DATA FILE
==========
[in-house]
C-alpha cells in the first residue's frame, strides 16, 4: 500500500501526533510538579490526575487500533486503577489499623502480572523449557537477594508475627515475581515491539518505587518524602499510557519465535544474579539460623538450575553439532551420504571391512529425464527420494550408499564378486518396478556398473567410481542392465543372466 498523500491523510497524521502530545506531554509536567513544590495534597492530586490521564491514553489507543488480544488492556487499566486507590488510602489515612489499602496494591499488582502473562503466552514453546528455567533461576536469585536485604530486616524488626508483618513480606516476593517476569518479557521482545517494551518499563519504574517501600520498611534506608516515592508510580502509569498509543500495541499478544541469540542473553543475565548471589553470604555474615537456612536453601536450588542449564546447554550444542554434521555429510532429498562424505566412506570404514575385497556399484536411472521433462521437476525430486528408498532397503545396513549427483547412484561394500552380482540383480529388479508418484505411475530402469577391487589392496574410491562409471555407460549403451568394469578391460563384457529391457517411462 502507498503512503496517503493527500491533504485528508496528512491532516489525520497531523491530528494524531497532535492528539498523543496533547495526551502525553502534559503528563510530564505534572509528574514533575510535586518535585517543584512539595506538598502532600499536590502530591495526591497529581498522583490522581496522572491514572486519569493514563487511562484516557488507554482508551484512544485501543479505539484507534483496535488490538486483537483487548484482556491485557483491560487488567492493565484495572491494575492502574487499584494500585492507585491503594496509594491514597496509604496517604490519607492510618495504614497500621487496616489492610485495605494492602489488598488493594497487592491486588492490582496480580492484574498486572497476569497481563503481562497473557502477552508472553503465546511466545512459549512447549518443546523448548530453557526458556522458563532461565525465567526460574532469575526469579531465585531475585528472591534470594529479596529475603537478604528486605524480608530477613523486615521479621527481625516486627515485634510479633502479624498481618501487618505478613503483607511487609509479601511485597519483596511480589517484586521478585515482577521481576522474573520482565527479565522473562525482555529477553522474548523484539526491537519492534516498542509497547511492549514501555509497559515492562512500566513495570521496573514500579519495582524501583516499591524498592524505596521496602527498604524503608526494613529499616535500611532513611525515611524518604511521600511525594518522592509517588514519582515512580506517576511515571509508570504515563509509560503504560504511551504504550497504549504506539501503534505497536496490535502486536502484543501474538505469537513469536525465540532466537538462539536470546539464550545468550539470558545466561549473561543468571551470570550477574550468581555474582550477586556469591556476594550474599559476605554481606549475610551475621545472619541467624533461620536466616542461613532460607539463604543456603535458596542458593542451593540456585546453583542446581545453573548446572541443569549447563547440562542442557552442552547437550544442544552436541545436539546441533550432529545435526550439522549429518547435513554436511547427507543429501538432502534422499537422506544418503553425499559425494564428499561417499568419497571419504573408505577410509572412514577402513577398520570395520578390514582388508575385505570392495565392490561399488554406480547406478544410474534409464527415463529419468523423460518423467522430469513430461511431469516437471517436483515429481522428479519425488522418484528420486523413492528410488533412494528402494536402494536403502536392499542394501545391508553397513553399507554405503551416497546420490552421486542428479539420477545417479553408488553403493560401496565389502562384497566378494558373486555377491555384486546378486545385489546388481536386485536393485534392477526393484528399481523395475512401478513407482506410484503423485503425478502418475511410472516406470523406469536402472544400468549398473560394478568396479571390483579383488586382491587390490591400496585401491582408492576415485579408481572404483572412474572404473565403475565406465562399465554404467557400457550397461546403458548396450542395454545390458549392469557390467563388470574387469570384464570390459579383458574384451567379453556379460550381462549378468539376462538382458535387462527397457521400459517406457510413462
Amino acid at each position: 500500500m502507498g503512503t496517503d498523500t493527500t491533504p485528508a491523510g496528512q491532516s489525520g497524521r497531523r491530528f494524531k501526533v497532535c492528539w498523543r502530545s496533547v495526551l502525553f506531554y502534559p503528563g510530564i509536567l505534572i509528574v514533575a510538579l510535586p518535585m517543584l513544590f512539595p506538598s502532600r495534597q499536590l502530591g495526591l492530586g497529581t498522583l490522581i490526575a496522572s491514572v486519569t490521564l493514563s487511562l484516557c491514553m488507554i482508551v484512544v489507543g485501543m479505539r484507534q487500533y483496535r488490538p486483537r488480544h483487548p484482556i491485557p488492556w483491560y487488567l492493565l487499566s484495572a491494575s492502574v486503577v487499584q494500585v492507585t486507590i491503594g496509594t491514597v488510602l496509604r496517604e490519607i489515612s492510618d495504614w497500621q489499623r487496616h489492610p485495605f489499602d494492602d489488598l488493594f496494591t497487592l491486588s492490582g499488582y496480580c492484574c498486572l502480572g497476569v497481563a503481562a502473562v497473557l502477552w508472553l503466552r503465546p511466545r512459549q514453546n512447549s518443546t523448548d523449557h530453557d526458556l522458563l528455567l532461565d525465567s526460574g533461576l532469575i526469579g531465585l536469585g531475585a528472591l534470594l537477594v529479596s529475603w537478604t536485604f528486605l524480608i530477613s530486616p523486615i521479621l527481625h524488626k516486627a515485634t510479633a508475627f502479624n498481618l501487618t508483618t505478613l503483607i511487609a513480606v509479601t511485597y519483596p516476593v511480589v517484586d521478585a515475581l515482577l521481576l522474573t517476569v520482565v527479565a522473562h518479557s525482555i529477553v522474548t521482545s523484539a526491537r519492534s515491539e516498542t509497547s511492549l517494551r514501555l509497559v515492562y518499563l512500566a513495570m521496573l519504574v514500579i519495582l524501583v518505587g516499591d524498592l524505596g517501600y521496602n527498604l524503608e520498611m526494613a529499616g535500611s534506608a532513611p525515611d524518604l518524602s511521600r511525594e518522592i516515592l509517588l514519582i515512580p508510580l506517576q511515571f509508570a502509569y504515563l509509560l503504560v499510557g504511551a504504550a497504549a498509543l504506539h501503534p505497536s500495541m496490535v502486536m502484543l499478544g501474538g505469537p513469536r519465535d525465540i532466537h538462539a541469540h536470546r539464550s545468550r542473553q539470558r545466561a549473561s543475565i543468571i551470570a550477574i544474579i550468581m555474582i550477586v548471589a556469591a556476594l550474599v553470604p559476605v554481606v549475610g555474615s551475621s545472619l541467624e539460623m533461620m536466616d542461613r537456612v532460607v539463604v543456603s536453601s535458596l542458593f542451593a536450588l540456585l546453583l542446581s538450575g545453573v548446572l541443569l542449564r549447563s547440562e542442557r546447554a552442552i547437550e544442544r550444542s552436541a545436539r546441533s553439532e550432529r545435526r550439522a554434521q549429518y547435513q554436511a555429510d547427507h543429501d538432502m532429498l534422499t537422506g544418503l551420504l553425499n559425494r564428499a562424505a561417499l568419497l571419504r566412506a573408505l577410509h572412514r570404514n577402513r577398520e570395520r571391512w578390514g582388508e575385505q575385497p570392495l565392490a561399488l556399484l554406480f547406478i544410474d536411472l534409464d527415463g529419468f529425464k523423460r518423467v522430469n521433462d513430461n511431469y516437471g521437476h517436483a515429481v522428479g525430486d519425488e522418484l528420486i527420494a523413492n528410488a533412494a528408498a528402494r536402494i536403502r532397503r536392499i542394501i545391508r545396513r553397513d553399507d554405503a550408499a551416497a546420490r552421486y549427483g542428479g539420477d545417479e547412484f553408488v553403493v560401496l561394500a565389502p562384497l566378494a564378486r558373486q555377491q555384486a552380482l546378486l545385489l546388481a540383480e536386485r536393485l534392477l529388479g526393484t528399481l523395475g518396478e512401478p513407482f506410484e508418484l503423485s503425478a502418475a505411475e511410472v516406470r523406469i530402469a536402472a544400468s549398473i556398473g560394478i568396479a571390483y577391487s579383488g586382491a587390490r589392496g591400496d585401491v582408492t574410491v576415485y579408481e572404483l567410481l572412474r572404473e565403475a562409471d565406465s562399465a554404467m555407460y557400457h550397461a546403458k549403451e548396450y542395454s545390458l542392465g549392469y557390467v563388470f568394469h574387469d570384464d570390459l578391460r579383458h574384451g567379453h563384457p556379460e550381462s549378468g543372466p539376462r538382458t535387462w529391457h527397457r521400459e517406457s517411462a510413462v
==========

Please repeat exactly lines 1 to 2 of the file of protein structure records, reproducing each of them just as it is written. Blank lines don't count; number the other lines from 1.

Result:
[in-house]
C-alpha cells in the first residue's frame, strides 16, 4: 500500500501526533510538579490526575487500533486503577489499623502480572523449557537477594508475627515475581515491539518505587518524602499510557519465535544474579539460623538450575553439532551420504571391512529425464527420494550408499564378486518396478556398473567410481542392465543372466 498523500491523510497524521502530545506531554509536567513544590495534597492530586490521564491514553489507543488480544488492556487499566486507590488510602489515612489499602496494591499488582502473562503466552514453546528455567533461576536469585536485604530486616524488626508483618513480606516476593517476569518479557521482545517494551518499563519504574517501600520498611534506608516515592508510580502509569498509543500495541499478544541469540542473553543475565548471589553470604555474615537456612536453601536450588542449564546447554550444542554434521555429510532429498562424505566412506570404514575385497556399484536411472521433462521437476525430486528408498532397503545396513549427483547412484561394500552380482540383480529388479508418484505411475530402469577391487589392496574410491562409471555407460549403451568394469578391460563384457529391457517411462 502507498503512503496517503493527500491533504485528508496528512491532516489525520497531523491530528494524531497532535492528539498523543496533547495526551502525553502534559503528563510530564505534572509528574514533575510535586518535585517543584512539595506538598502532600499536590502530591495526591497529581498522583490522581496522572491514572486519569493514563487511562484516557488507554482508551484512544485501543479505539484507534483496535488490538486483537483487548484482556491485557483491560487488567492493565484495572491494575492502574487499584494500585492507585491503594496509594491514597496509604496517604490519607492510618495504614497500621487496616489492610485495605494492602489488598488493594497487592491486588492490582496480580492484574498486572497476569497481563503481562497473557502477552508472553503465546511466545512459549512447549518443546523448548530453557526458556522458563532461565525465567526460574532469575526469579531465585531475585528472591534470594529479596529475603537478604528486605524480608530477613523486615521479621527481625516486627515485634510479633502479624498481618501487618505478613503483607511487609509479601511485597519483596511480589517484586521478585515482577521481576522474573520482565527479565522473562525482555529477553522474548523484539526491537519492534516498542509497547511492549514501555509497559515492562512500566513495570521496573514500579519495582524501583516499591524498592524505596521496602527498604524503608526494613529499616535500611532513611525515611524518604511521600511525594518522592509517588514519582515512580506517576511515571509508570504515563509509560503504560504511551504504550497504549504506539501503534505497536496490535502486536502484543501474538505469537513469536525465540532466537538462539536470546539464550545468550539470558545466561549473561543468571551470570550477574550468581555474582550477586556469591556476594550474599559476605554481606549475610551475621545472619541467624533461620536466616542461613532460607539463604543456603535458596542458593542451593540456585546453583542446581545453573548446572541443569549447563547440562542442557552442552547437550544442544552436541545436539546441533550432529545435526550439522549429518547435513554436511547427507543429501538432502534422499537422506544418503553425499559425494564428499561417499568419497571419504573408505577410509572412514577402513577398520570395520578390514582388508575385505570392495565392490561399488554406480547406478544410474534409464527415463529419468523423460518423467522430469513430461511431469516437471517436483515429481522428479519425488522418484528420486523413492528410488533412494528402494536402494536403502536392499542394501545391508553397513553399507554405503551416497546420490552421486542428479539420477545417479553408488553403493560401496565389502562384497566378494558373486555377491555384486546378486545385489546388481536386485536393485534392477526393484528399481523395475512401478513407482506410484503423485503425478502418475511410472516406470523406469536402472544400468549398473560394478568396479571390483579383488586382491587390490591400496585401491582408492576415485579408481572404483572412474572404473565403475565406465562399465554404467557400457550397461546403458548396450542395454545390458549392469557390467563388470574387469570384464570390459579383458574384451567379453556379460550381462549378468539376462538382458535387462527397457521400459517406457510413462